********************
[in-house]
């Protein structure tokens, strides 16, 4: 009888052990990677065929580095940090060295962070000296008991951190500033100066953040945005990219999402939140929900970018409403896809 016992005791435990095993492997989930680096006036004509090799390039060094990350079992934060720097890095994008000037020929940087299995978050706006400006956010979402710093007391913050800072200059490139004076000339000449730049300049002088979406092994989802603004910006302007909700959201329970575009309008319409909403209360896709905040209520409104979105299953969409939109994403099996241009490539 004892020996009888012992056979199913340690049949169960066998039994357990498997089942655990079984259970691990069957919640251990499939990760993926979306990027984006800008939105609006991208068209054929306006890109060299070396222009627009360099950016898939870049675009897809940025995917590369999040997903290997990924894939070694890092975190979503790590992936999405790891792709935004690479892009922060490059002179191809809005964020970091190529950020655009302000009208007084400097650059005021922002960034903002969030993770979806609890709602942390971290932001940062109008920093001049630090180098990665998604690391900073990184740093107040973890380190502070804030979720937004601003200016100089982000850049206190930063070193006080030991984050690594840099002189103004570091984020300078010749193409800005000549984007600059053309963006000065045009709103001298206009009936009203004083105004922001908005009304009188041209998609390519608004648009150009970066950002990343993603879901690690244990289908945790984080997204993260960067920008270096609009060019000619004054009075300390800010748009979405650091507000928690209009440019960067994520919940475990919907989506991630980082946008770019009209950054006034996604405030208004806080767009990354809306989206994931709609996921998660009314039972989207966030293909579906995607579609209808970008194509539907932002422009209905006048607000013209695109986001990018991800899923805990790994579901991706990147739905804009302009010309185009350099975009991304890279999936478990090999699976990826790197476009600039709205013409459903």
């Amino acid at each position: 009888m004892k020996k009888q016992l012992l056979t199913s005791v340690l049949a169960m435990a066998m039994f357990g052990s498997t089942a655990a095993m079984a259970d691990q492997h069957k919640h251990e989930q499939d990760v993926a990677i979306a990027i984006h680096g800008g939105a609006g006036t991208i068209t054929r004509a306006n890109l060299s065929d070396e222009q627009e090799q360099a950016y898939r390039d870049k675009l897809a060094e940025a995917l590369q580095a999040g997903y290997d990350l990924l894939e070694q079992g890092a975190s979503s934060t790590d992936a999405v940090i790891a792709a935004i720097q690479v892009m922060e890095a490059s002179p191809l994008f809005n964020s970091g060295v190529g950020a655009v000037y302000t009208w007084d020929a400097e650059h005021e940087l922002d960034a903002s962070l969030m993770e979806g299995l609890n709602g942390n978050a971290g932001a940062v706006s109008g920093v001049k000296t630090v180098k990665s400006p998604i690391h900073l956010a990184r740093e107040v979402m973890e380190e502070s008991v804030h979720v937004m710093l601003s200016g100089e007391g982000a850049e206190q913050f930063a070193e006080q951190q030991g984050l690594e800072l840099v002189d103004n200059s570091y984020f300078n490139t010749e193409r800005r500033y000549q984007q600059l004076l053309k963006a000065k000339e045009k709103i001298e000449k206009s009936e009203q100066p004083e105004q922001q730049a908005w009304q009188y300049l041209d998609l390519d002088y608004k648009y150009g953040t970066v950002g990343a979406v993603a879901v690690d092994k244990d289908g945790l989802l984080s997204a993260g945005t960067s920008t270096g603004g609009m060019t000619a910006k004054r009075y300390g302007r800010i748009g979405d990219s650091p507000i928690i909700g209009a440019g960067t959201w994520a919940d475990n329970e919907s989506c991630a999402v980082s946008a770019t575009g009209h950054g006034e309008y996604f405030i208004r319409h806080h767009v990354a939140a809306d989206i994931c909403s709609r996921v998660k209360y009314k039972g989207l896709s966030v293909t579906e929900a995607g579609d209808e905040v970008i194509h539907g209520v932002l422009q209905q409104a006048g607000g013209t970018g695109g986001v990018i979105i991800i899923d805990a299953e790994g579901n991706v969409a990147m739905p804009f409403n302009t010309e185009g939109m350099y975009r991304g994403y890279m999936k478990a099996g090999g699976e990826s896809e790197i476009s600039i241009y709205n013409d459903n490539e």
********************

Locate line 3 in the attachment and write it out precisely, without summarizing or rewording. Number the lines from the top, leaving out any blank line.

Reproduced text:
């Amino acid at each position: 009888m004892k020996k009888q016992l012992l056979t199913s005791v340690l049949a169960m435990a066998m039994f357990g052990s498997t089942a655990a095993m079984a259970d691990q492997h069957k919640h251990e989930q499939d990760v993926a990677i979306a990027i984006h680096g800008g939105a609006g006036t991208i068209t054929r004509a306006n890109l060299s065929d070396e222009q627009e090799q360099a950016y898939r390039d870049k675009l897809a060094e940025a995917l590369q580095a999040g997903y290997d990350l990924l894939e070694q079992g890092a975190s979503s934060t790590d992936a999405v940090i790891a792709a935004i720097q690479v892009m922060e890095a490059s002179p191809l994008f809005n964020s970091g060295v190529g950020a655009v000037y302000t009208w007084d020929a400097e650059h005021e940087l922002d960034a903002s962070l969030m993770e979806g299995l609890n709602g942390n978050a971290g932001a940062v706006s109008g920093v001049k000296t630090v180098k990665s400006p998604i690391h900073l956010a990184r740093e107040v979402m973890e380190e502070s008991v804030h979720v937004m710093l601003s200016g100089e007391g982000a850049e206190q913050f930063a070193e006080q951190q030991g984050l690594e800072l840099v002189d103004n200059s570091y984020f300078n490139t010749e193409r800005r500033y000549q984007q600059l004076l053309k963006a000065k000339e045009k709103i001298e000449k206009s009936e009203q100066p004083e105004q922001q730049a908005w009304q009188y300049l041209d998609l390519d002088y608004k648009y150009g953040t970066v950002g990343a979406v993603a879901v690690d092994k244990d289908g945790l989802l984080s997204a993260g945005t960067s920008t270096g603004g609009m060019t000619a910006k004054r009075y300390g302007r800010i748009g979405d990219s650091p507000i928690i909700g209009a440019g960067t959201w994520a919940d475990n329970e919907s989506c991630a999402v980082s946008a770019t575009g009209h950054g006034e309008y996604f405030i208004r319409h806080h767009v990354a939140a809306d989206i994931c909403s709609r996921v998660k209360y009314k039972g989207l896709s966030v293909t579906e929900a995607g579609d209808e905040v970008i194509h539907g209520v932002l422009q209905q409104a006048g607000g013209t970018g695109g986001v990018i979105i991800i899923d805990a299953e790994g579901n991706v969409a990147m739905p804009f409403n302009t010309e185009g939109m350099y975009r991304g994403y890279m999936k478990a099996g090999g699976e990826s896809e790197i476009s600039i241009y709205n013409d459903n490539e």